Rachel Whiteread is a contemporary sculpture artist who creates installation pieces that observe form and space. Whiteread often works with casting materials such as clay. Whiteread’s exploration of space is experimental with fossilising the areas surrounding object surfaces in which Whiteread takes away the functionality of the space as if it were not meant to be used by people at all. Whiteread is a previous winner of the Turner Prize award which she received in 1993 for her piece ‘House’ which was a sculptural work that characterised the interior space of a typical London home space. The sculpture literally brings the interior out to the exterior environment, reversing the concept of the house’s design format. Whiteread has exhibited internationally, presenting installation works that applies study but also considers possibility that even objects and space itself can be manipulated.
One particular installation that I find influential is Whiteread’s piece ‘Embankment’ which features hundreds of white cube blocks creating a walk through for the viewer. Whiteread is experimental with this installation not only in the three dimensional shapes themselves but also in the arrangement of where the shapes are placed. Whiteread creates towers of blocks at different height levels, giving the space a city like character as the sea of blocks create a maze. I find this piece inspires my conceptual ideas in terms of using basic objects used as a multiple output.
I find Whiteread brings out the best in what can be done with a simple form as she reanalyses the function of an object or space by using other methods of representation. This example gives me drive to consider how the audience can manoeuvre through a space in partnership with the subject matter. This also brings further ideas on experimenting with size.
Jessica Eaton is a photographic artist who creates optical and geometric imagery, often depicting cube forms as illusional visuals. Her process involves photographing objects using multiple exposures where she also uses analog photography to experiment with masking and colour filters in camera. Her works often consist of rich colours and basic geometric pattern; Eaton’s images are almost reminiscent of cubist paintings. Her images give a dialogue that is experimental with visualising a three dimensional space and this tricks the viewers eye. Eaton is also experimental with the hardness and softness of her shape forms in which in some of her works, the shapes edges fade into the background, bringing a blurred effect.The colours that Eaton uses also present diverse perspectives a she merges translucent colouring to the visuals that bring a prism like apparatus.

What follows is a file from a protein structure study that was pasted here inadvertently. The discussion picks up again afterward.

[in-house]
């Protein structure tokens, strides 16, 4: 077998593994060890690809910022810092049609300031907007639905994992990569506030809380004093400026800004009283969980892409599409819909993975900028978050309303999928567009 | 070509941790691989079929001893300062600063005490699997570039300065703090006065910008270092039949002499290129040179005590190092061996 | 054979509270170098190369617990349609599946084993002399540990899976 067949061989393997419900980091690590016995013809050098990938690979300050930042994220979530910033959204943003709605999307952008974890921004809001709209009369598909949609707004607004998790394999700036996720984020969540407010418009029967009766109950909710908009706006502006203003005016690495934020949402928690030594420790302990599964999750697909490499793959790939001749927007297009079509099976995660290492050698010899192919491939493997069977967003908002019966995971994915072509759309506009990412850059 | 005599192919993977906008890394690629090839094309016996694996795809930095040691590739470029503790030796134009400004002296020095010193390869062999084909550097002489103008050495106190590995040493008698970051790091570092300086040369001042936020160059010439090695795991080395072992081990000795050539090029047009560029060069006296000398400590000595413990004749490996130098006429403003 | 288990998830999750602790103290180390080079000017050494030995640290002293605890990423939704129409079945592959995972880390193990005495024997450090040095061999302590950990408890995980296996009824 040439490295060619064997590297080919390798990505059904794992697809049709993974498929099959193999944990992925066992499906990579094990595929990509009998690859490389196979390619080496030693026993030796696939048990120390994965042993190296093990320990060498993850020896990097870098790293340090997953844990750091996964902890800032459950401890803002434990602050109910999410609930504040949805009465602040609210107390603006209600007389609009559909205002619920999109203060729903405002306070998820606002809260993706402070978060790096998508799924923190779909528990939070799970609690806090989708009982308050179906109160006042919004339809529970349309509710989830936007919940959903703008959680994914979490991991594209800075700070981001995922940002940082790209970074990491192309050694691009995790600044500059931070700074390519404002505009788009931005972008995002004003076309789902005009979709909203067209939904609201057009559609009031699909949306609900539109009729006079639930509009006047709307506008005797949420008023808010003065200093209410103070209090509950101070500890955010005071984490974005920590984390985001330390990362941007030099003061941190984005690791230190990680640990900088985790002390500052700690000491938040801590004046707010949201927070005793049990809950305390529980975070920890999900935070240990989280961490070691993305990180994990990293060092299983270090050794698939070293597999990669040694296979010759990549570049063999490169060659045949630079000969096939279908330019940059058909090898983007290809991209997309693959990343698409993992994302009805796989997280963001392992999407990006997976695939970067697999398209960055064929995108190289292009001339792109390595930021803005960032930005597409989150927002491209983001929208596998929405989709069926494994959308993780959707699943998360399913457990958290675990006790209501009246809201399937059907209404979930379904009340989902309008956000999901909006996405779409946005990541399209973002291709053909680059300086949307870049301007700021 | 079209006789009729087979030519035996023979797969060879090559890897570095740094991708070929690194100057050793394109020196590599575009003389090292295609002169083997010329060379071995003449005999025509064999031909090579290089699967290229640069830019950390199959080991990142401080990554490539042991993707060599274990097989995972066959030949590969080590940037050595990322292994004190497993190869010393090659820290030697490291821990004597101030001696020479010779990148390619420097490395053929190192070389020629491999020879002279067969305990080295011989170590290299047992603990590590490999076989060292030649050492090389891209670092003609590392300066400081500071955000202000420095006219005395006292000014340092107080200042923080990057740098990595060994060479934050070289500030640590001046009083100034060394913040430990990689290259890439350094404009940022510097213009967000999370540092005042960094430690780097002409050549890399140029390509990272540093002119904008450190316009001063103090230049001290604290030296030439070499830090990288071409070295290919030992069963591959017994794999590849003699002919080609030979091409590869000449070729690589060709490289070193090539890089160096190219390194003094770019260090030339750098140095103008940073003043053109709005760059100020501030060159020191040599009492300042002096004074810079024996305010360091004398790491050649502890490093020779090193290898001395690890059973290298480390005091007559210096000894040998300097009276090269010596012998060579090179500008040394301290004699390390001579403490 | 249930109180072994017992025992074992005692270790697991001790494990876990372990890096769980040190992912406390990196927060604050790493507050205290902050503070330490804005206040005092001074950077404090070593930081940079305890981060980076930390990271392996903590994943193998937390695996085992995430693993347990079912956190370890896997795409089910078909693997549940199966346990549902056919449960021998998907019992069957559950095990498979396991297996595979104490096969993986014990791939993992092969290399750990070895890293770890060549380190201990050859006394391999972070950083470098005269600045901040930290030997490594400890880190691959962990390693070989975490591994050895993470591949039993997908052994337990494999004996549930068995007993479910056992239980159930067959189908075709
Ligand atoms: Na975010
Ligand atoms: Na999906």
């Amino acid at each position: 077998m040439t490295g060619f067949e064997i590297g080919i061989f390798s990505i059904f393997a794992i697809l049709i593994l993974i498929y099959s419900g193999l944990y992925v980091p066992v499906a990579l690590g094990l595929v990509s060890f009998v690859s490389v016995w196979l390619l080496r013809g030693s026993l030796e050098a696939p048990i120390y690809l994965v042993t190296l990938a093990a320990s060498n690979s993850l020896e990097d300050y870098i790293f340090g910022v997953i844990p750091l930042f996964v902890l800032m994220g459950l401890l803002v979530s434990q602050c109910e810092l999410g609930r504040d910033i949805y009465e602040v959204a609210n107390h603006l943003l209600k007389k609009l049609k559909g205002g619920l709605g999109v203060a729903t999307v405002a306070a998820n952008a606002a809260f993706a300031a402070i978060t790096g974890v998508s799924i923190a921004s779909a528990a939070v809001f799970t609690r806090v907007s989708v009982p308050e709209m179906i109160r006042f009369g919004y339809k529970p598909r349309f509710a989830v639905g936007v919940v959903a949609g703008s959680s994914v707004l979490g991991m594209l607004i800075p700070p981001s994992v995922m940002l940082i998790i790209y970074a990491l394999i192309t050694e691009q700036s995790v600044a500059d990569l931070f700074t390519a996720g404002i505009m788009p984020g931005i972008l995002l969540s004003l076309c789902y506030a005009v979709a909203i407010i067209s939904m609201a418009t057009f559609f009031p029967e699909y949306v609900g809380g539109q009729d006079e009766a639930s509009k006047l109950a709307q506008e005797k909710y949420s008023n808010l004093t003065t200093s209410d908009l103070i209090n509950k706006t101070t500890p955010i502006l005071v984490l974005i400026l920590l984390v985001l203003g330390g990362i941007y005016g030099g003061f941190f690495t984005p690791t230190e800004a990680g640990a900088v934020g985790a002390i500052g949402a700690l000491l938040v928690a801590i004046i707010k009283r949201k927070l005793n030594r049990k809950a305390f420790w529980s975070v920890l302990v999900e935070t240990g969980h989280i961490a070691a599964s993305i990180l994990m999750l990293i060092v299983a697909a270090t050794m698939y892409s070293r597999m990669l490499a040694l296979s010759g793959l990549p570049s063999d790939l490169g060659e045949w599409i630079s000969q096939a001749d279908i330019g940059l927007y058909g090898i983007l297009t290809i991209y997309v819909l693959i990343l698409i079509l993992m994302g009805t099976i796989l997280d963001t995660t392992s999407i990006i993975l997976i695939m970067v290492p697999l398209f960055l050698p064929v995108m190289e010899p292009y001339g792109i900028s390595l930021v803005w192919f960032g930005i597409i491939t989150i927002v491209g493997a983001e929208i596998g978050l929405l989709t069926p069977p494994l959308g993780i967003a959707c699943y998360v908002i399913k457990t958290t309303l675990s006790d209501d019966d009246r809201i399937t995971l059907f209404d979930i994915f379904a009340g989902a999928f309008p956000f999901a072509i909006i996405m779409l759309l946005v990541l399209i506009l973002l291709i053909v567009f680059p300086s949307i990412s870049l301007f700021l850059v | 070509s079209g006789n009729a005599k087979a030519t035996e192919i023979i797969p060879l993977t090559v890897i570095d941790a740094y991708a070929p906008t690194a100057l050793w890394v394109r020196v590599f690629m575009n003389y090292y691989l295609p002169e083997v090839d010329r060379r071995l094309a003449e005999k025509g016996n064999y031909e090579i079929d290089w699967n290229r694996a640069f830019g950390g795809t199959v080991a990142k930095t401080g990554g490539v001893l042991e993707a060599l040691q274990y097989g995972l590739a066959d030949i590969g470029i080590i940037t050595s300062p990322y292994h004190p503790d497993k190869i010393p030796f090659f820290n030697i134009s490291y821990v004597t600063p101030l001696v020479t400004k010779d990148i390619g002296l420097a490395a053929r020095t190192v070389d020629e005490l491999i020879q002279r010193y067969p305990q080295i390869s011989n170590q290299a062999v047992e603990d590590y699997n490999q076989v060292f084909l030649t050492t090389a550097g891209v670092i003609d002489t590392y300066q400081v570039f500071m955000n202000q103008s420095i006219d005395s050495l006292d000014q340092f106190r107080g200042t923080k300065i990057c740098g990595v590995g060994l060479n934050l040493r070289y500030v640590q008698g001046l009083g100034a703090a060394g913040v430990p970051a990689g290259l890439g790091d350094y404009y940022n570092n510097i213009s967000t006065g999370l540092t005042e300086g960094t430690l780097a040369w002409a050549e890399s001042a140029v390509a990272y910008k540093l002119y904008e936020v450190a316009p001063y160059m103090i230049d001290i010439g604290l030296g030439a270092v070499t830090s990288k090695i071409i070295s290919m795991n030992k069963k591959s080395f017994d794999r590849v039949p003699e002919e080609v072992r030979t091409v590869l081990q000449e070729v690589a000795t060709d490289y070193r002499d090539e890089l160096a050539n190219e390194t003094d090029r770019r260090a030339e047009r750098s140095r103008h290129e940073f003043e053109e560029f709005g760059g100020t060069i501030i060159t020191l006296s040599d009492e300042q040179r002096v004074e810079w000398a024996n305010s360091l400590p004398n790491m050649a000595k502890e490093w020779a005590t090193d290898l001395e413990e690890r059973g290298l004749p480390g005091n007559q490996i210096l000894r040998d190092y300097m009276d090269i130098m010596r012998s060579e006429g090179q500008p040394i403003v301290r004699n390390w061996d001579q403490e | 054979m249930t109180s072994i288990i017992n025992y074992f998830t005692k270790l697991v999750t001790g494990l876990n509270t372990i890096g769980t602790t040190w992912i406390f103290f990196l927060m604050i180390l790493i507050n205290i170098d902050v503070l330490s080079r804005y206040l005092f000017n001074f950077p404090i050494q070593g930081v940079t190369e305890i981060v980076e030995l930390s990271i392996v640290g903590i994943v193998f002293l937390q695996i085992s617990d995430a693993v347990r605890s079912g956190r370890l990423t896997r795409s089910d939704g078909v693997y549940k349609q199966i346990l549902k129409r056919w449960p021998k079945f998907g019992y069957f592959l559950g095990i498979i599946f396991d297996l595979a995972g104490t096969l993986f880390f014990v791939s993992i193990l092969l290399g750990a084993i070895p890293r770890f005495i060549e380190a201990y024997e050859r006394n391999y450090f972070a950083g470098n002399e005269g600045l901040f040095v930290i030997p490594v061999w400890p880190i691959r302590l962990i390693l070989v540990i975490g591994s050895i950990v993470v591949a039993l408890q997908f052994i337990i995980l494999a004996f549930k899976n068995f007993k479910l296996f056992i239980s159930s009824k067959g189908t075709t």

As well as utilising geometric forms, Eaton also photographs complex patterns and is playful with how these patterns merge with objects consisting of a similar character. Her images featuring flowers against patterned walls further applies illusion as she bonds background and object together using colour carbon printing. Eaton takes away noise from the images before adding multiple colour filter separations which brings out an unusual vibrance. Eaton completely uses analog in this process.
I find Eaton brings various different styles to her works as she not only explores basic form but also forms with complex detail. I admire how Eaton uses colour in vibrant tones and this brings more emphasis on the visual structures she creates. I find Eaton influential towards my understanding of alternative methods of suing the colour wheel when observing still life. This is a particularly important element in my own creative practice as my intentions involve representing vibrant colour against a contrasting background.
Octavia Nicholson.Tate (2001) ‘Rachel Whiteread‘ [Online] Available from: http://www.tate.org.uk (Accessed 18/03/2016)
Marcus leith (2005) ‘Rachel Whiteread: EMBANKMENT: ABOUT‘ [Online] Available from: http://www.tate.org.uk (Accessed 18/03/2016)
Canadian Art (2016) ‘Jessica Eaton’ [Online] Available from: http://www.canadianart.ca (accessed 25/03/2016
Westin. M(2015) ‘Inside the vision Machine: Jessica Eaton’s Wild Permutations‘ [online] Available from: http://www.sfaq.us (Accessed 06/05/2015)
M +B (2016) ‘Jessica Eaton-Works‘ [Online] Available from: http://www.mbart.com (Accessed 25/03/2016)